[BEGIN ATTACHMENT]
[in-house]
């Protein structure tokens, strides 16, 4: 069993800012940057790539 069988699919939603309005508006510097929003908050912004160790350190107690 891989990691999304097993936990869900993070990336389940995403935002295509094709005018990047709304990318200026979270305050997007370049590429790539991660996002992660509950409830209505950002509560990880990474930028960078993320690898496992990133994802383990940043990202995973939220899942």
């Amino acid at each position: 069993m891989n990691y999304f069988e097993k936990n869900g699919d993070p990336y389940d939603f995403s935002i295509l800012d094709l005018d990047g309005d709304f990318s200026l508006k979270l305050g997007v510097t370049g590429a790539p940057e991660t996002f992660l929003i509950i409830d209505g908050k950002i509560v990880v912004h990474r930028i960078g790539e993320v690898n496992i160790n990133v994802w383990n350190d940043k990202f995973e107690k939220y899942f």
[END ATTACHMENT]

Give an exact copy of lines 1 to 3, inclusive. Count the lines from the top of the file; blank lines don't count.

[in-house]
């Protein structure tokens, strides 16, 4: 069993800012940057790539 069988699919939603309005508006510097929003908050912004160790350190107690 891989990691999304097993936990869900993070990336389940995403935002295509094709005018990047709304990318200026979270305050997007370049590429790539991660996002992660509950409830209505950002509560990880990474930028960078993320690898496992990133994802383990940043990202995973939220899942």
């Amino acid at each position: 069993m891989n990691y999304f069988e097993k936990n869900g699919d993070p990336y389940d939603f995403s935002i295509l800012d094709l005018d990047g309005d709304f990318s200026l508006k979270l305050g997007v510097t370049g590429a790539p940057e991660t996002f992660l929003i509950i409830d209505g908050k950002i509560v990880v912004h990474r930028i960078g790539e993320v690898n496992i160790n990133v994802w383990n350190d940043k990202f995973e107690k939220y899942f």